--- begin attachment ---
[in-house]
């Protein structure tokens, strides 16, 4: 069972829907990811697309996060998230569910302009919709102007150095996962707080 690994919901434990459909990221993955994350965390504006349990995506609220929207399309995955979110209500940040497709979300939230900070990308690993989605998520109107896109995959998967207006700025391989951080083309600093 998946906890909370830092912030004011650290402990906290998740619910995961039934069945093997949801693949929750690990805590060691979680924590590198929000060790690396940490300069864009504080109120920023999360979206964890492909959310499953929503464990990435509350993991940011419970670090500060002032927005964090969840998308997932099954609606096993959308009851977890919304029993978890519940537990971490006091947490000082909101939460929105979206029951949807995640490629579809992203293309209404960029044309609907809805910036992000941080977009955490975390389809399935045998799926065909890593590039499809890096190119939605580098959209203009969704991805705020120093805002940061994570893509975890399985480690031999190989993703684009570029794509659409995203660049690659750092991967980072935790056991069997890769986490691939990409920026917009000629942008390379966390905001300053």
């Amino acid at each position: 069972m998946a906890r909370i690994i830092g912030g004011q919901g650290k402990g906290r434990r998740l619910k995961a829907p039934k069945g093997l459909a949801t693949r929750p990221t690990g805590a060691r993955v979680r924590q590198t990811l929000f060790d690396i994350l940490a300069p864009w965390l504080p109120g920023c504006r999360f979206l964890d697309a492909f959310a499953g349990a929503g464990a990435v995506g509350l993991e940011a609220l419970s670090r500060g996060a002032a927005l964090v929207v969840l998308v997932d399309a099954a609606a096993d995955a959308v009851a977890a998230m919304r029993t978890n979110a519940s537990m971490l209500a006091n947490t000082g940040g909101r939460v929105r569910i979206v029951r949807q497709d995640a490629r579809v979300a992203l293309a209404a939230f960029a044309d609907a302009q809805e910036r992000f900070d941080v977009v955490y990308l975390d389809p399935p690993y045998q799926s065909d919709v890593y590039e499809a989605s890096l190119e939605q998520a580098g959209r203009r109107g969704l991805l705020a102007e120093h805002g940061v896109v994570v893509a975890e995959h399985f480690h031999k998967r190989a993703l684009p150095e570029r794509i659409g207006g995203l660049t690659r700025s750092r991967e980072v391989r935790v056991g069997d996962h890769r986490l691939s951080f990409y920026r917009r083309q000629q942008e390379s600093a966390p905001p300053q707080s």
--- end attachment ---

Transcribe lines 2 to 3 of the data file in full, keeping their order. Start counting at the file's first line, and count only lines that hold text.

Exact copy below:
């Protein structure tokens, strides 16, 4: 069972829907990811697309996060998230569910302009919709102007150095996962707080 690994919901434990459909990221993955994350965390504006349990995506609220929207399309995955979110209500940040497709979300939230900070990308690993989605998520109107896109995959998967207006700025391989951080083309600093 998946906890909370830092912030004011650290402990906290998740619910995961039934069945093997949801693949929750690990805590060691979680924590590198929000060790690396940490300069864009504080109120920023999360979206964890492909959310499953929503464990990435509350993991940011419970670090500060002032927005964090969840998308997932099954609606096993959308009851977890919304029993978890519940537990971490006091947490000082909101939460929105979206029951949807995640490629579809992203293309209404960029044309609907809805910036992000941080977009955490975390389809399935045998799926065909890593590039499809890096190119939605580098959209203009969704991805705020120093805002940061994570893509975890399985480690031999190989993703684009570029794509659409995203660049690659750092991967980072935790056991069997890769986490691939990409920026917009000629942008390379966390905001300053």
């Amino acid at each position: 069972m998946a906890r909370i690994i830092g912030g004011q919901g650290k402990g906290r434990r998740l619910k995961a829907p039934k069945g093997l459909a949801t693949r929750p990221t690990g805590a060691r993955v979680r924590q590198t990811l929000f060790d690396i994350l940490a300069p864009w965390l504080p109120g920023c504006r999360f979206l964890d697309a492909f959310a499953g349990a929503g464990a990435v995506g509350l993991e940011a609220l419970s670090r500060g996060a002032a927005l964090v929207v969840l998308v997932d399309a099954a609606a096993d995955a959308v009851a977890a998230m919304r029993t978890n979110a519940s537990m971490l209500a006091n947490t000082g940040g909101r939460v929105r569910i979206v029951r949807q497709d995640a490629r579809v979300a992203l293309a209404a939230f960029a044309d609907a302009q809805e910036r992000f900070d941080v977009v955490y990308l975390d389809p399935p690993y045998q799926s065909d919709v890593y590039e499809a989605s890096l190119e939605q998520a580098g959209r203009r109107g969704l991805l705020a102007e120093h805002g940061v896109v994570v893509a975890e995959h399985f480690h031999k998967r190989a993703l684009p150095e570029r794509i659409g207006g995203l660049t690659r700025s750092r991967e980072v391989r935790v056991g069997d996962h890769r986490l691939s951080f990409y920026r917009r083309q000629q942008e390379s600093a966390p905001p300053q707080s």